A specially appointed federal panel of judges has dismissed all 83 ethics complaints brought against Justice Brett Kavanaugh regarding his conduct at his confirmation hearings.
The judges concluded that while the complaints "are serious," there is no existing authority that allows lower court judges to investigate or discipline Supreme Court justices.
The complaints against Kavanaugh ranged from allegations that he had misled the Senate about some of his activities in the George W. Bush White House to his angry, partisan statements in denying charges of sexual assault in high school.
At his contentious confirmation hearings, Kavanaugh railed against Democrats, accusing them of engaging in a liberal conspiracy, a sort of payback for his onetime role as a prosecutor investigating President Bill Clinton.
"This whole two-week effort has been a calculated and orchestrated political hit fueled with apparent pent-up anger about President Trump and the 2016 election, fear that has been unfairly stoked about my judicial record, revenge on behalf of the Clintons, and millions of dollars in money from outside left-wing opposition groups," Kavanaugh thundered. "This is a circus. ... And as we all know, in the United States political system of the early 2000s, what goes around comes around."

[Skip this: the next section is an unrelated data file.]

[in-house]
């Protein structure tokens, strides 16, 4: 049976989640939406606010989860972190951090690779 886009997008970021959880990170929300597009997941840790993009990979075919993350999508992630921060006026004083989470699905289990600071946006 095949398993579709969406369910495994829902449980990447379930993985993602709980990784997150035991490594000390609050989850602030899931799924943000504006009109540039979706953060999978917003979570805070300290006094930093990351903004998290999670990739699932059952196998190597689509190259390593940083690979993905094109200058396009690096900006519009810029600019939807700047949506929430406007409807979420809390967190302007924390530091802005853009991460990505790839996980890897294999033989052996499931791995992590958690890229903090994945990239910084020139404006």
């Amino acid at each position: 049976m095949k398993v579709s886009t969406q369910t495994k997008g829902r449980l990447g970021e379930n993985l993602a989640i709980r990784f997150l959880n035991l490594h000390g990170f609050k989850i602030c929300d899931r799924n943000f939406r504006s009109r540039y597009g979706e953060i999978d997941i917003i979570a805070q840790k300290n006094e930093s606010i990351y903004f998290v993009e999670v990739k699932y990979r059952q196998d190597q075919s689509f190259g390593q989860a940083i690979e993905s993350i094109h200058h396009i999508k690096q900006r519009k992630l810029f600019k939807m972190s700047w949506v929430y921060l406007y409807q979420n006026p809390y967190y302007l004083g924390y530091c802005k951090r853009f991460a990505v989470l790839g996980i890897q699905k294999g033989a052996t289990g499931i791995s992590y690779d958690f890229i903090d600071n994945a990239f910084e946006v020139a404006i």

After the hearings concluded, Chief Justice John Roberts appointed a special judicial council panel of judges from the 10th Circuit Court of Appeals to look into the ethics complaints against Kavanaugh.
But shortly thereafter, Kavanaugh was confirmed for a lifetime seat on the U.S. Supreme Court. And on Tuesday, Chief Judge Tim Tymkovich, of the 10th Circuit, acknowledged that while the complaints "are serious," the judicial council panel is obligated to dismiss them, because it has no authority over Kavanaugh.
The judicial council is empowered to act against lower court judges, he said, but it lacks any statutory authority to investigate or act on complaints against Supreme Court justices.
That is, in part, because the Supreme Court was established by the Constitution, while the lower courts were established by Congress. Some reformers have long urged Congress to enact a code of conduct for the Supreme Court and to put in place some sort of disciplinary mechanism short of impeachment.